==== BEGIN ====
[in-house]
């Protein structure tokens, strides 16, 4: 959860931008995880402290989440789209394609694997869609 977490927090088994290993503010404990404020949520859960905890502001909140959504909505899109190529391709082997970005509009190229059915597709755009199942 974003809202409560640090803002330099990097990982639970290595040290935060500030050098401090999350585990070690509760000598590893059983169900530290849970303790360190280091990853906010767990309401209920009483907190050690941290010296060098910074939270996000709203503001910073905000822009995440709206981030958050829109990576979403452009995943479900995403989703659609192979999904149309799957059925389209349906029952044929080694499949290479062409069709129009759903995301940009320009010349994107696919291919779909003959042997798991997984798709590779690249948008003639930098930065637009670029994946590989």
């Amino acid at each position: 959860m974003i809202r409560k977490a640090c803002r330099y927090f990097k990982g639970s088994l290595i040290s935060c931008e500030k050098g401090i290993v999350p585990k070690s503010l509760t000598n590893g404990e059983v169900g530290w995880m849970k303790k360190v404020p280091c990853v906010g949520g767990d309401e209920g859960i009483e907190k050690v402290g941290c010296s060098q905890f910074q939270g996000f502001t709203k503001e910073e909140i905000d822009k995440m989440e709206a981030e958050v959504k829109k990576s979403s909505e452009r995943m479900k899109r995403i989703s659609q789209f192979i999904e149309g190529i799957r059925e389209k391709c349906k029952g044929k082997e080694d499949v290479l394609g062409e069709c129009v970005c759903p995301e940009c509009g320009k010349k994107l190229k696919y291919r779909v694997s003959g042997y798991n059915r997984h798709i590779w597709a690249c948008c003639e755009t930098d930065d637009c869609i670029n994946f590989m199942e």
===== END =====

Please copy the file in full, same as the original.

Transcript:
[in-house]
């Protein structure tokens, strides 16, 4: 959860931008995880402290989440789209394609694997869609 977490927090088994290993503010404990404020949520859960905890502001909140959504909505899109190529391709082997970005509009190229059915597709755009199942 974003809202409560640090803002330099990097990982639970290595040290935060500030050098401090999350585990070690509760000598590893059983169900530290849970303790360190280091990853906010767990309401209920009483907190050690941290010296060098910074939270996000709203503001910073905000822009995440709206981030958050829109990576979403452009995943479900995403989703659609192979999904149309799957059925389209349906029952044929080694499949290479062409069709129009759903995301940009320009010349994107696919291919779909003959042997798991997984798709590779690249948008003639930098930065637009670029994946590989």
């Amino acid at each position: 959860m974003i809202r409560k977490a640090c803002r330099y927090f990097k990982g639970s088994l290595i040290s935060c931008e500030k050098g401090i290993v999350p585990k070690s503010l509760t000598n590893g404990e059983v169900g530290w995880m849970k303790k360190v404020p280091c990853v906010g949520g767990d309401e209920g859960i009483e907190k050690v402290g941290c010296s060098q905890f910074q939270g996000f502001t709203k503001e910073e909140i905000d822009k995440m989440e709206a981030e958050v959504k829109k990576s979403s909505e452009r995943m479900k899109r995403i989703s659609q789209f192979i999904e149309g190529i799957r059925e389209k391709c349906k029952g044929k082997e080694d499949v290479l394609g062409e069709c129009v970005c759903p995301e940009c509009g320009k010349k994107l190229k696919y291919r779909v694997s003959g042997y798991n059915r997984h798709i590779w597709a690249c948008c003639e755009t930098d930065d637009c869609i670029n994946f590989m199942e």